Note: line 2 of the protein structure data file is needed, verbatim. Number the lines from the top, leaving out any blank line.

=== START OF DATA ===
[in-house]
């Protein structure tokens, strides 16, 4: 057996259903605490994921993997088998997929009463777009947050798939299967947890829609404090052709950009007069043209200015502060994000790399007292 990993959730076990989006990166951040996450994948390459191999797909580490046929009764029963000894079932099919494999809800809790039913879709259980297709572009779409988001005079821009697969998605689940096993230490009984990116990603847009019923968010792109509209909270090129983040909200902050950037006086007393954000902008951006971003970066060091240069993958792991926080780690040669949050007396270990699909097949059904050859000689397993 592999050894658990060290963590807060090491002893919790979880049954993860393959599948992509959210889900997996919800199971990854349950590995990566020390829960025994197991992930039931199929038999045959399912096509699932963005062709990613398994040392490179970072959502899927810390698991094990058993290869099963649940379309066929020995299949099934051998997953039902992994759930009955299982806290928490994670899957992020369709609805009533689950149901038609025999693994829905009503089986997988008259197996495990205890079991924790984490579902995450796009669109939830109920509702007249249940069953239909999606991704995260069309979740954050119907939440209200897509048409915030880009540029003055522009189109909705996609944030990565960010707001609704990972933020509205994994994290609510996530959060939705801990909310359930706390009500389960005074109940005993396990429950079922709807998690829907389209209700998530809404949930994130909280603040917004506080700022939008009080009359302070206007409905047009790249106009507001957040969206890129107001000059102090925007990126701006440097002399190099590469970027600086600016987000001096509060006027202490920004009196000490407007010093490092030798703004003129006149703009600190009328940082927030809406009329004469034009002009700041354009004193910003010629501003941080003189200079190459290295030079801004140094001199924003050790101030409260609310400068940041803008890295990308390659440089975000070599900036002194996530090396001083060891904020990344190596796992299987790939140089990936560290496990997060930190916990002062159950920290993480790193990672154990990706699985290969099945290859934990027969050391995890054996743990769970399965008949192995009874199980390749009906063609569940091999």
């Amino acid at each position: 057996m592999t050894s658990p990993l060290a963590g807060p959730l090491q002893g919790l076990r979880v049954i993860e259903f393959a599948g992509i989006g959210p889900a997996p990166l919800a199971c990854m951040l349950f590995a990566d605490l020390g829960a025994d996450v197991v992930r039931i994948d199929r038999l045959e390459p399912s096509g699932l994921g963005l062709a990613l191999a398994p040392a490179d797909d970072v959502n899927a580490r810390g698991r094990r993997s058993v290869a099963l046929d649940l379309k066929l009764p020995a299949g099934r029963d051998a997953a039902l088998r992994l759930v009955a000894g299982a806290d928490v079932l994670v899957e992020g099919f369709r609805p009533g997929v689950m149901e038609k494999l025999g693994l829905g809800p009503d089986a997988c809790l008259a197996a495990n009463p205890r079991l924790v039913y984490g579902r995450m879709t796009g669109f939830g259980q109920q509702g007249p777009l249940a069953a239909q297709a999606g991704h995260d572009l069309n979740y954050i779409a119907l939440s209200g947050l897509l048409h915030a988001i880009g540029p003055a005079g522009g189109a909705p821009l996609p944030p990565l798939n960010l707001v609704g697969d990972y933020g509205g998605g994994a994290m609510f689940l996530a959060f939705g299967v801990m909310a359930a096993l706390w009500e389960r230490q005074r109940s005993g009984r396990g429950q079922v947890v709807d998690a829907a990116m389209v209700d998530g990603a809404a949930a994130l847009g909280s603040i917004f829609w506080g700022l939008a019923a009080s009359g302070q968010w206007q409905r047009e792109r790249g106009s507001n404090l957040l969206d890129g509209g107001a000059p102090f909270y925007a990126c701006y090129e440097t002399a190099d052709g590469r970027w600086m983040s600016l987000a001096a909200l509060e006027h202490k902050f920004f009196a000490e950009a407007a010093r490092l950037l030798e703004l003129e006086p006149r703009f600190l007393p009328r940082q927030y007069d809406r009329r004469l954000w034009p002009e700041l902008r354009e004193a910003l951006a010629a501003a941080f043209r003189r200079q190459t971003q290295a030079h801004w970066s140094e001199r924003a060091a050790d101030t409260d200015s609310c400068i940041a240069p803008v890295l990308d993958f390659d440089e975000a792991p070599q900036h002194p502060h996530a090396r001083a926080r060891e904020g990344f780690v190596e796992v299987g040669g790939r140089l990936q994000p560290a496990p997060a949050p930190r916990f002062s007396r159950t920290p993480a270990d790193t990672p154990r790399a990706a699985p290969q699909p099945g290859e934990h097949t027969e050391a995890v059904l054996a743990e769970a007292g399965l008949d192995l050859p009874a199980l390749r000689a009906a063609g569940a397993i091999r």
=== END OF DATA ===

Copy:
């Protein structure tokens, strides 16, 4: 057996259903605490994921993997088998997929009463777009947050798939299967947890829609404090052709950009007069043209200015502060994000790399007292 990993959730076990989006990166951040996450994948390459191999797909580490046929009764029963000894079932099919494999809800809790039913879709259980297709572009779409988001005079821009697969998605689940096993230490009984990116990603847009019923968010792109509209909270090129983040909200902050950037006086007393954000902008951006971003970066060091240069993958792991926080780690040669949050007396270990699909097949059904050859000689397993 592999050894658990060290963590807060090491002893919790979880049954993860393959599948992509959210889900997996919800199971990854349950590995990566020390829960025994197991992930039931199929038999045959399912096509699932963005062709990613398994040392490179970072959502899927810390698991094990058993290869099963649940379309066929020995299949099934051998997953039902992994759930009955299982806290928490994670899957992020369709609805009533689950149901038609025999693994829905009503089986997988008259197996495990205890079991924790984490579902995450796009669109939830109920509702007249249940069953239909999606991704995260069309979740954050119907939440209200897509048409915030880009540029003055522009189109909705996609944030990565960010707001609704990972933020509205994994994290609510996530959060939705801990909310359930706390009500389960005074109940005993396990429950079922709807998690829907389209209700998530809404949930994130909280603040917004506080700022939008009080009359302070206007409905047009790249106009507001957040969206890129107001000059102090925007990126701006440097002399190099590469970027600086600016987000001096509060006027202490920004009196000490407007010093490092030798703004003129006149703009600190009328940082927030809406009329004469034009002009700041354009004193910003010629501003941080003189200079190459290295030079801004140094001199924003050790101030409260609310400068940041803008890295990308390659440089975000070599900036002194996530090396001083060891904020990344190596796992299987790939140089990936560290496990997060930190916990002062159950920290993480790193990672154990990706699985290969099945290859934990027969050391995890054996743990769970399965008949192995009874199980390749009906063609569940091999």